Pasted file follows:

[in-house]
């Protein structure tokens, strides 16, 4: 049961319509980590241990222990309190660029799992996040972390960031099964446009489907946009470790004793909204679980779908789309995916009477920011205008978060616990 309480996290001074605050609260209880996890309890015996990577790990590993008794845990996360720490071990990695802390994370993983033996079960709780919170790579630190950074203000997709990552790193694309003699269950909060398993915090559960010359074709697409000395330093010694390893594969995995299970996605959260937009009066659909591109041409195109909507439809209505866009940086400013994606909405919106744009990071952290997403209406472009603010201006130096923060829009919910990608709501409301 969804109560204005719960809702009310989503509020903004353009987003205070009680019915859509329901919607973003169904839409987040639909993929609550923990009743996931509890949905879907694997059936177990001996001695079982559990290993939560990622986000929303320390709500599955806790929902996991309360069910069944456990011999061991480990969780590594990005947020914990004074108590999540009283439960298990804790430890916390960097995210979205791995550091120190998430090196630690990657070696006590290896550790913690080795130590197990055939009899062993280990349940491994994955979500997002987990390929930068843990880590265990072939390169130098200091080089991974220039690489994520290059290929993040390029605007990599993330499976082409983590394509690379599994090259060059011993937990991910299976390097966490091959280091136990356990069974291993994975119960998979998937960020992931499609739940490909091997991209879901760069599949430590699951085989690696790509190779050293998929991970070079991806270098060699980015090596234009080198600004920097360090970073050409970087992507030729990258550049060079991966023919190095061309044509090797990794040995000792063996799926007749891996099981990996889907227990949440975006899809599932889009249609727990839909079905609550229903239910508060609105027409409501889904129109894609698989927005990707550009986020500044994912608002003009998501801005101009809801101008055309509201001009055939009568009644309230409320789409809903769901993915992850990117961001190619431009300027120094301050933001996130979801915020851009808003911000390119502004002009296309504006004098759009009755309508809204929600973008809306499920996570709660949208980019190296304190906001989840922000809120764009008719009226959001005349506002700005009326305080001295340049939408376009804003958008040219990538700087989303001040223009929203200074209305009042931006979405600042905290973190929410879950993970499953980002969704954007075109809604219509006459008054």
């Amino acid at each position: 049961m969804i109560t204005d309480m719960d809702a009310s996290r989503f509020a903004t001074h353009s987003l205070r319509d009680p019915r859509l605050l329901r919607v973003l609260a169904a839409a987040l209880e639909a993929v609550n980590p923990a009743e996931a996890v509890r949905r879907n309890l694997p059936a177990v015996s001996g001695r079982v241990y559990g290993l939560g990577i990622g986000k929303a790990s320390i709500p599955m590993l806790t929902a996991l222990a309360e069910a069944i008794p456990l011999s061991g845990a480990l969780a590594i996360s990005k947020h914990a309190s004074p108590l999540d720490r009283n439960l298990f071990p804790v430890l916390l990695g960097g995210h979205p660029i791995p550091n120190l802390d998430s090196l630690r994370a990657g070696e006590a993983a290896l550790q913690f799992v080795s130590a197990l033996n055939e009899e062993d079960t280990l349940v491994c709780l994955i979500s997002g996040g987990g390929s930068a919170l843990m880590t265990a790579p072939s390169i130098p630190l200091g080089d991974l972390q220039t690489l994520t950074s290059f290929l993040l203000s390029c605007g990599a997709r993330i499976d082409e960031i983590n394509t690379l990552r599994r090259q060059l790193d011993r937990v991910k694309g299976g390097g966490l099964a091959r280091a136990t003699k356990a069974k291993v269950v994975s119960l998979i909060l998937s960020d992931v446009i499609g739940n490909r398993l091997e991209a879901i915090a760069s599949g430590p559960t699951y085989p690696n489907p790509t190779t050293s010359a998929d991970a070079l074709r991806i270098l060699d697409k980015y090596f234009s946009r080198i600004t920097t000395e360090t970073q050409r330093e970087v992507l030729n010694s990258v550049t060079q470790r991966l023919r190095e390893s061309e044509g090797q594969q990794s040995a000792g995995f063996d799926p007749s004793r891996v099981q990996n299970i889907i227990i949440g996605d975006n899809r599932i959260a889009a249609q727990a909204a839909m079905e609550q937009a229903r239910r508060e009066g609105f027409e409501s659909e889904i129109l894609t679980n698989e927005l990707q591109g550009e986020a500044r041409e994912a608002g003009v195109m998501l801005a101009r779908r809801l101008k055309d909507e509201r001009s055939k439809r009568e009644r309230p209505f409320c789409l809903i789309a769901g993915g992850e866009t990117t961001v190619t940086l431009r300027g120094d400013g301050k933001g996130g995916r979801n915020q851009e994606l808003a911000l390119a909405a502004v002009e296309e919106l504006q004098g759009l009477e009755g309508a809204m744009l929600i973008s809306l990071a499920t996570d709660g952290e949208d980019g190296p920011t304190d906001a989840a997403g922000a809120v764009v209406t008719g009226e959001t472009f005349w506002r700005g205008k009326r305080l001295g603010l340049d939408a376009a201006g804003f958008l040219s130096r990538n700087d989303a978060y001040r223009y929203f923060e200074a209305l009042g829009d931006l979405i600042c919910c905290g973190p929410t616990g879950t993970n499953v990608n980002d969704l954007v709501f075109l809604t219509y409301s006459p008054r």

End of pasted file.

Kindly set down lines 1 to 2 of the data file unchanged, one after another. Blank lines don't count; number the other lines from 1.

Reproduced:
[in-house]
């Protein structure tokens, strides 16, 4: 049961319509980590241990222990309190660029799992996040972390960031099964446009489907946009470790004793909204679980779908789309995916009477920011205008978060616990 309480996290001074605050609260209880996890309890015996990577790990590993008794845990996360720490071990990695802390994370993983033996079960709780919170790579630190950074203000997709990552790193694309003699269950909060398993915090559960010359074709697409000395330093010694390893594969995995299970996605959260937009009066659909591109041409195109909507439809209505866009940086400013994606909405919106744009990071952290997403209406472009603010201006130096923060829009919910990608709501409301 969804109560204005719960809702009310989503509020903004353009987003205070009680019915859509329901919607973003169904839409987040639909993929609550923990009743996931509890949905879907694997059936177990001996001695079982559990290993939560990622986000929303320390709500599955806790929902996991309360069910069944456990011999061991480990969780590594990005947020914990004074108590999540009283439960298990804790430890916390960097995210979205791995550091120190998430090196630690990657070696006590290896550790913690080795130590197990055939009899062993280990349940491994994955979500997002987990390929930068843990880590265990072939390169130098200091080089991974220039690489994520290059290929993040390029605007990599993330499976082409983590394509690379599994090259060059011993937990991910299976390097966490091959280091136990356990069974291993994975119960998979998937960020992931499609739940490909091997991209879901760069599949430590699951085989690696790509190779050293998929991970070079991806270098060699980015090596234009080198600004920097360090970073050409970087992507030729990258550049060079991966023919190095061309044509090797990794040995000792063996799926007749891996099981990996889907227990949440975006899809599932889009249609727990839909079905609550229903239910508060609105027409409501889904129109894609698989927005990707550009986020500044994912608002003009998501801005101009809801101008055309509201001009055939009568009644309230409320789409809903769901993915992850990117961001190619431009300027120094301050933001996130979801915020851009808003911000390119502004002009296309504006004098759009009755309508809204929600973008809306499920996570709660949208980019190296304190906001989840922000809120764009008719009226959001005349506002700005009326305080001295340049939408376009804003958008040219990538700087989303001040223009929203200074209305009042931006979405600042905290973190929410879950993970499953980002969704954007075109809604219509006459008054």